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Nude in Front of the Sitter?

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In a counter lawsuit filed by a second nanny in the Rob Lowe saga, Lowe's wife was accused of some questionable behavior.

lowe_and_wife270.jpg

The nanny, Laura Boyce, said that Sheryl Lowe walked around naked, asked personal questions about her sex life and talked about Rob's rings (and not the ones you wear on your hand).

We asked momlogic contributer Donna Holloran, MSW and owner of Babygroup, Inc., for some appropriate babysitter boundaries. 

"When practically living in someone else's home for extended days, sometimes even weeks at a time, boundaries are very hard to establish for both the family and the babysitter," Holloran says.

 Five rules for both sides to follow to create a respectful model for the children:

  1. Parents' and babysitters' private body parts should be appropriately covered at all times when they are around one another.
  2. Parents should never make inappropriate sexual gestures and/or sexual comments to each other, or about one another in front of the babysitter ... same goes for the babysitter.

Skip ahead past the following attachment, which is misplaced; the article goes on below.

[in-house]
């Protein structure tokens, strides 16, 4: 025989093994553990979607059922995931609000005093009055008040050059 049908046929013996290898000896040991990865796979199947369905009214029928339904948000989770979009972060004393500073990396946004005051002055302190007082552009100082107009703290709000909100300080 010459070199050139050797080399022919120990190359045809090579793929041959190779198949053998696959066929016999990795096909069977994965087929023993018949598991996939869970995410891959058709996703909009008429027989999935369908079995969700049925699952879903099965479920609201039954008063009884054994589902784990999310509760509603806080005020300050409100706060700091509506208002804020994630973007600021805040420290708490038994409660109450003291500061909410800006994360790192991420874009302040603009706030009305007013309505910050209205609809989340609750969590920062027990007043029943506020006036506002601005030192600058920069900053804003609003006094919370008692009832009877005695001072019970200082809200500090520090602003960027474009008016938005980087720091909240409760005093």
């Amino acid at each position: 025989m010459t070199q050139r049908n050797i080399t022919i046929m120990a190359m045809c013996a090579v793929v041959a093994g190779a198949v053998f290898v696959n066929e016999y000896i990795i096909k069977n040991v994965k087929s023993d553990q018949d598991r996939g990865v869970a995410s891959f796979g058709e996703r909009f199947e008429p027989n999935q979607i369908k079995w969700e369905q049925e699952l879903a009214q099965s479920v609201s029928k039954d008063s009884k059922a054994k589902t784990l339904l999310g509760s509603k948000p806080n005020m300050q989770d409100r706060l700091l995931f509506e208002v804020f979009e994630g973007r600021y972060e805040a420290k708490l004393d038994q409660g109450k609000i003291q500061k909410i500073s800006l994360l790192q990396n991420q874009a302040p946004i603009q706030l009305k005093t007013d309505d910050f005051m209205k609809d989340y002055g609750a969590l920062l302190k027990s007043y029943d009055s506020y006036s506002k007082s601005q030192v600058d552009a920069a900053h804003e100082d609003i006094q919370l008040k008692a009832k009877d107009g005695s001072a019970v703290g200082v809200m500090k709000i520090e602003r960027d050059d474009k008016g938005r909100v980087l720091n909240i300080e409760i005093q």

3. Parents and babysitters should use appropriate manners such as knocking on a closed door, saying such things as "excuse me," "please," "thank you," and "I'm sorry."
  4. Parents and babysitters should talk regularly to make sure that everyone is feeling comfortable, safe, and respected within the relationship.
  5. Finally, parents and babysitters should remember that this is a professional relationship, despite it being one that takes place in the privacy of the parent's home.  And ... the children are watching!"


3 comments so far | Post a comment now
Virgi Henders May 3, 2008, 10:20 PM

Good advice!

Stephen May 4, 2008, 6:15 PM

The rules are obviously a reaction to the Mrs. Lowe incident. But to step beyond that I’d like to also comment on the “professionalism” of the relationship with regards to religion. Religion is equally taboo in the workplace nowadays. So is this to say that the homeowner is also responsible to not offend their “employee” with religious artifacts in the house? Are they to keep “Praise the Lord” off the tongue and take the Bible off the coffeetable for the sake of not offending a babysitter as well? How much of a “this-is-my-home” do you have to change into a non-offensive workplace?


DixonNorma19 October 14, 2010, 9:25 AM

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